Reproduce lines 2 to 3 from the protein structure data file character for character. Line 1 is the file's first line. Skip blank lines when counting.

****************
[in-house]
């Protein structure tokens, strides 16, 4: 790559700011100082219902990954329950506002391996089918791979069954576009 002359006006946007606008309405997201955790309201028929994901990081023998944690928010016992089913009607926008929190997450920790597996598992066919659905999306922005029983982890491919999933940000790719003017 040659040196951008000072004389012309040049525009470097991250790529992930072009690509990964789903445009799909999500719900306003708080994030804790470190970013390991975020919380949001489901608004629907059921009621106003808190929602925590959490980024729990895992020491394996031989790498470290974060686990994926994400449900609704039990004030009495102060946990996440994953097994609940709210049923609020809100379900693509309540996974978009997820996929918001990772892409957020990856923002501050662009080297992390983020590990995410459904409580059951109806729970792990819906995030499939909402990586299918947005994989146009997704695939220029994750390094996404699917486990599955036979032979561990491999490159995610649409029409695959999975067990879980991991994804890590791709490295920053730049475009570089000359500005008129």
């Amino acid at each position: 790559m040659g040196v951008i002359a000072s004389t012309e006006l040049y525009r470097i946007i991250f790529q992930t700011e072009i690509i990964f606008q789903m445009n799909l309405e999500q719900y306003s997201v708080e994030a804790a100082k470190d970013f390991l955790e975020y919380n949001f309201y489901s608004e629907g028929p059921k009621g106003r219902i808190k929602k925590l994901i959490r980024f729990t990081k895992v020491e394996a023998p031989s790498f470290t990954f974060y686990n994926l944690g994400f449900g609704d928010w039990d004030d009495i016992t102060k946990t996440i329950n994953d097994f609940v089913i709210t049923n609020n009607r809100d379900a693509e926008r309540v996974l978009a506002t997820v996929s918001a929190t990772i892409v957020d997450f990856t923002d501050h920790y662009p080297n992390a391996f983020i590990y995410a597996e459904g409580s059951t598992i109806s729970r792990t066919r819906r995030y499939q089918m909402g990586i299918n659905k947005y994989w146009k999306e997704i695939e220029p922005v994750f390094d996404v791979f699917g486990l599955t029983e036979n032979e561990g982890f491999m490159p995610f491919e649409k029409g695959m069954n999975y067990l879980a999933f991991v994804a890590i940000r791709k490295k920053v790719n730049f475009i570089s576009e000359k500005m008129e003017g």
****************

């Protein structure tokens, strides 16, 4: 790559700011100082219902990954329950506002391996089918791979069954576009 002359006006946007606008309405997201955790309201028929994901990081023998944690928010016992089913009607926008929190997450920790597996598992066919659905999306922005029983982890491919999933940000790719003017 040659040196951008000072004389012309040049525009470097991250790529992930072009690509990964789903445009799909999500719900306003708080994030804790470190970013390991975020919380949001489901608004629907059921009621106003808190929602925590959490980024729990895992020491394996031989790498470290974060686990994926994400449900609704039990004030009495102060946990996440994953097994609940709210049923609020809100379900693509309540996974978009997820996929918001990772892409957020990856923002501050662009080297992390983020590990995410459904409580059951109806729970792990819906995030499939909402990586299918947005994989146009997704695939220029994750390094996404699917486990599955036979032979561990491999490159995610649409029409695959999975067990879980991991994804890590791709490295920053730049475009570089000359500005008129």
């Amino acid at each position: 790559m040659g040196v951008i002359a000072s004389t012309e006006l040049y525009r470097i946007i991250f790529q992930t700011e072009i690509i990964f606008q789903m445009n799909l309405e999500q719900y306003s997201v708080e994030a804790a100082k470190d970013f390991l955790e975020y919380n949001f309201y489901s608004e629907g028929p059921k009621g106003r219902i808190k929602k925590l994901i959490r980024f729990t990081k895992v020491e394996a023998p031989s790498f470290t990954f974060y686990n994926l944690g994400f449900g609704d928010w039990d004030d009495i016992t102060k946990t996440i329950n994953d097994f609940v089913i709210t049923n609020n009607r809100d379900a693509e926008r309540v996974l978009a506002t997820v996929s918001a929190t990772i892409v957020d997450f990856t923002d501050h920790y662009p080297n992390a391996f983020i590990y995410a597996e459904g409580s059951t598992i109806s729970r792990t066919r819906r995030y499939q089918m909402g990586i299918n659905k947005y994989w146009k999306e997704i695939e220029p922005v994750f390094d996404v791979f699917g486990l599955t029983e036979n032979e561990g982890f491999m490159p995610f491919e649409k029409g695959m069954n999975y067990l879980a999933f991991v994804a890590i940000r791709k490295k920053v790719n730049f475009i570089s576009e000359k500005m008129e003017g």